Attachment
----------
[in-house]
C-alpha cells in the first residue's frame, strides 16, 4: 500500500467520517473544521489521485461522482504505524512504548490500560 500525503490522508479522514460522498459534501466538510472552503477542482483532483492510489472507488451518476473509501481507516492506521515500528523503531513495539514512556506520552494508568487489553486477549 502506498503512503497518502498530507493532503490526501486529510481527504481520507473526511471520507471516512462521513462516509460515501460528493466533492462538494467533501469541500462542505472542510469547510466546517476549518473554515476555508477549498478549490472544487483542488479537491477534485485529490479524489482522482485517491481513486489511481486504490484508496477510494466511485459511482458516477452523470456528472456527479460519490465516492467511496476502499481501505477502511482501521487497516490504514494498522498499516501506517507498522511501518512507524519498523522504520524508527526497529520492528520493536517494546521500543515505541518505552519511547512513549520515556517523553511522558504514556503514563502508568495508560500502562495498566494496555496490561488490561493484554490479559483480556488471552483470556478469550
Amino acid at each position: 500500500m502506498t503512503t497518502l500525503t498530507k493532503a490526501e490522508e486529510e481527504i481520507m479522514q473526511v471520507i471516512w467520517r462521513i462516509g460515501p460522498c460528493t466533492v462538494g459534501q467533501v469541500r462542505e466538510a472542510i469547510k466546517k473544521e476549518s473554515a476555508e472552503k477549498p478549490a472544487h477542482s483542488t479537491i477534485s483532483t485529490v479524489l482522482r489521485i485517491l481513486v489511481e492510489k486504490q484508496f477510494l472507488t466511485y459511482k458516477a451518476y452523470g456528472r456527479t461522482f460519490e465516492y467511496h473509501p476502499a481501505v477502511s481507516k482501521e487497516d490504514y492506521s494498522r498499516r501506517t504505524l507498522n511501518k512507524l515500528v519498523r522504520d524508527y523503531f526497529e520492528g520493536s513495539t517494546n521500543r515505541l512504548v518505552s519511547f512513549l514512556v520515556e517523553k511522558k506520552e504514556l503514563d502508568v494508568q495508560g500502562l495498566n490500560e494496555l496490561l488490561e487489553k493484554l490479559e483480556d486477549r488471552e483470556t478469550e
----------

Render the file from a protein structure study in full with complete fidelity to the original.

[in-house]
C-alpha cells in the first residue's frame, strides 16, 4: 500500500467520517473544521489521485461522482504505524512504548490500560 500525503490522508479522514460522498459534501466538510472552503477542482483532483492510489472507488451518476473509501481507516492506521515500528523503531513495539514512556506520552494508568487489553486477549 502506498503512503497518502498530507493532503490526501486529510481527504481520507473526511471520507471516512462521513462516509460515501460528493466533492462538494467533501469541500462542505472542510469547510466546517476549518473554515476555508477549498478549490472544487483542488479537491477534485485529490479524489482522482485517491481513486489511481486504490484508496477510494466511485459511482458516477452523470456528472456527479460519490465516492467511496476502499481501505477502511482501521487497516490504514494498522498499516501506517507498522511501518512507524519498523522504520524508527526497529520492528520493536517494546521500543515505541518505552519511547512513549520515556517523553511522558504514556503514563502508568495508560500502562495498566494496555496490561488490561493484554490479559483480556488471552483470556478469550
Amino acid at each position: 500500500m502506498t503512503t497518502l500525503t498530507k493532503a490526501e490522508e486529510e481527504i481520507m479522514q473526511v471520507i471516512w467520517r462521513i462516509g460515501p460522498c460528493t466533492v462538494g459534501q467533501v469541500r462542505e466538510a472542510i469547510k466546517k473544521e476549518s473554515a476555508e472552503k477549498p478549490a472544487h477542482s483542488t479537491i477534485s483532483t485529490v479524489l482522482r489521485i485517491l481513486v489511481e492510489k486504490q484508496f477510494l472507488t466511485y459511482k458516477a451518476y452523470g456528472r456527479t461522482f460519490e465516492y467511496h473509501p476502499a481501505v477502511s481507516k482501521e487497516d490504514y492506521s494498522r498499516r501506517t504505524l507498522n511501518k512507524l515500528v519498523r522504520d524508527y523503531f526497529e520492528g520493536s513495539t517494546n521500543r515505541l512504548v518505552s519511547f512513549l514512556v520515556e517523553k511522558k506520552e504514556l503514563d502508568v494508568q495508560g500502562l495498566n490500560e494496555l496490561l488490561e487489553k493484554l490479559e483480556d486477549r488471552e483470556t478469550e